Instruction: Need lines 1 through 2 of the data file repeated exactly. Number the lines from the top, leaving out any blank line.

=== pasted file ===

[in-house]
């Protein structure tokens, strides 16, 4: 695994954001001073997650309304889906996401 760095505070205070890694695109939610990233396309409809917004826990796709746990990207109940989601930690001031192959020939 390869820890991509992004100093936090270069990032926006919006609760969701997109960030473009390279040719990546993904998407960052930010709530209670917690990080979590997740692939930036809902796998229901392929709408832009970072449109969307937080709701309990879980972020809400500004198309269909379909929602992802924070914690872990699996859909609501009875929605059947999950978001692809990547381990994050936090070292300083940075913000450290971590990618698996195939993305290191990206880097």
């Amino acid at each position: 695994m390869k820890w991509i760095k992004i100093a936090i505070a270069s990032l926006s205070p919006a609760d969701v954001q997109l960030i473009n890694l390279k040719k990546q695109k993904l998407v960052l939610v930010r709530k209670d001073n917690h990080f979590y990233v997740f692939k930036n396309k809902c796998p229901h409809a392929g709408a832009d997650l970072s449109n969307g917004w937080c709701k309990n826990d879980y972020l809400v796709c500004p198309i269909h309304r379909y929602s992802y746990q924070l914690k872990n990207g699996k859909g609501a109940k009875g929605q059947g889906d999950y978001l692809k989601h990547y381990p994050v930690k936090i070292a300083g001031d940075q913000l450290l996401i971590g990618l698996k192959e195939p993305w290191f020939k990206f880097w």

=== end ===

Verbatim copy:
[in-house]
């Protein structure tokens, strides 16, 4: 695994954001001073997650309304889906996401 760095505070205070890694695109939610990233396309409809917004826990796709746990990207109940989601930690001031192959020939 390869820890991509992004100093936090270069990032926006919006609760969701997109960030473009390279040719990546993904998407960052930010709530209670917690990080979590997740692939930036809902796998229901392929709408832009970072449109969307937080709701309990879980972020809400500004198309269909379909929602992802924070914690872990699996859909609501009875929605059947999950978001692809990547381990994050936090070292300083940075913000450290971590990618698996195939993305290191990206880097």